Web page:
Advocates have a Code of Practice, Competencies, and Guidelines that describe their role and what consumers can expect from their service.

Advocates' practice is evaluated on a regular basis.

Any complaints about an advocate or the advocacy service are reviewed to see where service improvements can be made.

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7. What contact do advocates have with the Health and Disability Commissioner?

Complaints made to an advocate that remain totally or partially unresolved, and are not withdrawn, are referred to the Health and Disability Commissioner.

The Commissioner is also able to refer complaints that he has received to an advocate, to resolve the matter. If the Commissioner makes a referral to the Advocacy Service, all parties are notified and the process is explained, including the time frame for action expected by the Commissioner. The advocate is required to report back formally to the Commissioner on the outcome.

Advocates may also report to the Commissioner from time to time on any matter concerning the rights and safety of consumers that they consider should be brought to the Commissioner's attention. In this way, advocates perform an important function of being the Commissioner's "eyes and ears" in the community.

Although advocates are on the side of the consumer, the Commissioner is required to be impartial and does not take sides.

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8. Why are complaints an important way to improve services?

Every complaint is an opportunity for learning and quality improvement. Most providers find it helpful to know about a consumer's concern so that they can take action to sort it out, and improve the quality of their service for the future.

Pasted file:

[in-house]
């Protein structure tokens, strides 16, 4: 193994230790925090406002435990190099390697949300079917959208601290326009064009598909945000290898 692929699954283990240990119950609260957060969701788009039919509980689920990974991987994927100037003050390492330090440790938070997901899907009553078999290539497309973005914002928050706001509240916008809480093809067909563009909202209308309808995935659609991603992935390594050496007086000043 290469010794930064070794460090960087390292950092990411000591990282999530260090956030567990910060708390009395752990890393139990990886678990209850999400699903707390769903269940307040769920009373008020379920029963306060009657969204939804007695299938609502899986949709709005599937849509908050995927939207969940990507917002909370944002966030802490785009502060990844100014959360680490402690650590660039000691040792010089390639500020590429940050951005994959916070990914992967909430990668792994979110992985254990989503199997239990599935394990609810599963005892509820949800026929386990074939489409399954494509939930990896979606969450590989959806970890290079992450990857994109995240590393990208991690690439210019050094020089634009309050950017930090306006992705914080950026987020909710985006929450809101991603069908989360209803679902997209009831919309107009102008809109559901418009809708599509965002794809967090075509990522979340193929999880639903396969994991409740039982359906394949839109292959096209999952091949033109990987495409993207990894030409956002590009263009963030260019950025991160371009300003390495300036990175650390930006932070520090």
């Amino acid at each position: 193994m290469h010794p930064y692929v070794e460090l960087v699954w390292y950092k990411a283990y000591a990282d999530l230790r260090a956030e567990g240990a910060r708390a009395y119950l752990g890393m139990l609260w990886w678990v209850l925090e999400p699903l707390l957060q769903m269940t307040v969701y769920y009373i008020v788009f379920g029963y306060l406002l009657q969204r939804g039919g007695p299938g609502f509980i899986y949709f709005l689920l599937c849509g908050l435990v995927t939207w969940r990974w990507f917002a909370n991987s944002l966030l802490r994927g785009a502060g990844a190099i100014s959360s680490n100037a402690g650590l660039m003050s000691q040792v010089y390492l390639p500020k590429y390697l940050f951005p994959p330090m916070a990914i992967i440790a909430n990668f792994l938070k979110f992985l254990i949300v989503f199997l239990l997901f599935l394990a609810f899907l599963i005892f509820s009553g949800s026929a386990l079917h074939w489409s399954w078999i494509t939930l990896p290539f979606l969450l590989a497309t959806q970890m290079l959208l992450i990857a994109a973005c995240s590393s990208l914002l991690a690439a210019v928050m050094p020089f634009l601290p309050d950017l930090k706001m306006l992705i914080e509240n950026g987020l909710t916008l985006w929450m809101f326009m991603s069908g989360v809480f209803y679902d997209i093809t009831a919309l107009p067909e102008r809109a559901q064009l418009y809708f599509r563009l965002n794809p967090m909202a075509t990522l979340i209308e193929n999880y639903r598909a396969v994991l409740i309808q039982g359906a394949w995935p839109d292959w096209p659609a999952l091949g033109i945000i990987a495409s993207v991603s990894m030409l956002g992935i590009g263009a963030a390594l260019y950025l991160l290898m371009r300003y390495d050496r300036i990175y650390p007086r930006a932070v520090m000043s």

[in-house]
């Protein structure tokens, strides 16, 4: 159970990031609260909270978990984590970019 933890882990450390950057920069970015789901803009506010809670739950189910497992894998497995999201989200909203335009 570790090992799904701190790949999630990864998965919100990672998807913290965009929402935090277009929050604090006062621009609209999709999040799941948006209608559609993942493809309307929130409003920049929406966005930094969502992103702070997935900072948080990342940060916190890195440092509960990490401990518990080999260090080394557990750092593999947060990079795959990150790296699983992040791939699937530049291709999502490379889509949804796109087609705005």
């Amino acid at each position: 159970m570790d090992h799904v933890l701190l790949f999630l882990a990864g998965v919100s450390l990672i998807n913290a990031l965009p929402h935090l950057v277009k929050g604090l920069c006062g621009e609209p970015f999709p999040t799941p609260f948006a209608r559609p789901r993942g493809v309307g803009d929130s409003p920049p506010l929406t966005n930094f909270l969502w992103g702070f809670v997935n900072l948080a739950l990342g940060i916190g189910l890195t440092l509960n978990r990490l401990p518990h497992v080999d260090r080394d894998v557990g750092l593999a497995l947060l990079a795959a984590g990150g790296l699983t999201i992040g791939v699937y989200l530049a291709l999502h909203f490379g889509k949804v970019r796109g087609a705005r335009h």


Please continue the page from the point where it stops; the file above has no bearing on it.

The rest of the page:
Sometimes this leads to changes in practice, which will benefit other consumers.

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9. How can I learn more?

In addition to assisting consumers to resolve their complaints, advocates have a key educational and networking role.

They provide education sessions and training workshops for consumers and providers to promote awareness and understanding of the rights of consumers and the responsibilities of providers - as outlined in the Code of Health and Disability Services Consumers' Rights.

Contact the advocacy service or your local advocate to arrange a general education session, a self-advocacy training programme, or a workshop on a particular rights area.

You can either contact the advocate in your area directly or call the freephone advocacy contact number:  0800 555 050

Networking within local communities allows advocates to understand local issues and assist consumers to take action.

Networking is also an effective way for advocates to keep up to date with local support services so they are able to provide practical information when consumers make enquiries about how to deal with situations.